The earliest unconfirmed reports of the manatee came last week when it was spotted off Nantucket, before it was seen off Dowers over the weekend, said Misty Niemeyer, a necropsy coordinator and marine mammal rescue and research member with IFAW.
After the sightings, IFAW has looked for the manatee but rescuers have yet to see it for themselves. Manatees are normally found off Florida, but this is the third sighting since 2008, Niemeyer said.
“Here on the Cape it’s not very common,” Niemeyer said of manatee sightings. “We aren't really quite sure what they are doing.”
The water temperatures are currently warm enough for manatees, she said, so it is not in any immediate danger, other than from predators it could normally see off the coast of Florida. Manatees can stay in groups, but it is not abnormal for them to be found by themselves, Niemeyer said.
Niemeyer said people should keep a safe distance if they see the manatee and call IFAW's hotline at 508-743-9548.
Even if IFAW does find the wayward manatee, they will only monitor it and keep track of water temperatures because the U.S. Fish and Wildlife Service has jurisdiction over manatees.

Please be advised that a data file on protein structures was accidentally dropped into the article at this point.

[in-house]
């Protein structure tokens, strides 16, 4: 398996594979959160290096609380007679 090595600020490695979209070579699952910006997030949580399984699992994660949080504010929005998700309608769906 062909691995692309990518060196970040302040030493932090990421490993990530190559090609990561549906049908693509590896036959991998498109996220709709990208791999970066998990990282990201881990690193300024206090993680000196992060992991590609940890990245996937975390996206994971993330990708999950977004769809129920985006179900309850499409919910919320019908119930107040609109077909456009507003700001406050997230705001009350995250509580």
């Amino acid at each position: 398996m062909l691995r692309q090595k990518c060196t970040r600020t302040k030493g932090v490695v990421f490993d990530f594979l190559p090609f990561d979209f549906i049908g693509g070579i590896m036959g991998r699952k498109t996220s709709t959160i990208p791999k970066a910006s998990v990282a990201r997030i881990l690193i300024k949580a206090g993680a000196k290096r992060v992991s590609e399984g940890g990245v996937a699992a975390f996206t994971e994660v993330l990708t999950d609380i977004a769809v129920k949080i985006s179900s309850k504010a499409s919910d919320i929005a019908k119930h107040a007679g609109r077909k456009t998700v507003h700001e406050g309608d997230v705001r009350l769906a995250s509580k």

“We will definitely keep a close eye on the situation,” she said.
Manatees can grow up to more than 14 feet long and weigh more than 3,000 pounds, according to the Fish and Wildlife Service. Manatees cannot tolerate extended periods of time in waters that are lower than 68 degrees, which largely keeps them in peninsular Florida.
The West Indian manatee, which is the one commonly found off Florida, is currently listed as endangered, but the wildlife service has proposed to reclassify them to threatened, lower on the endangered species list.
This is from my thoughts. . . 2016 has been an interesting year for the waters around Cape Cod. We have orcas in our water, the seal population is over 20,000, whales swimming around here earlier than normal, two blue whales spotted to the north and they can grow as long as 100 feet, just an interesting year if you like that sort of thing. Oh yes, and a pod of dolphins traversed the canal.
Finally reached my goal of page nine, I will see you next week.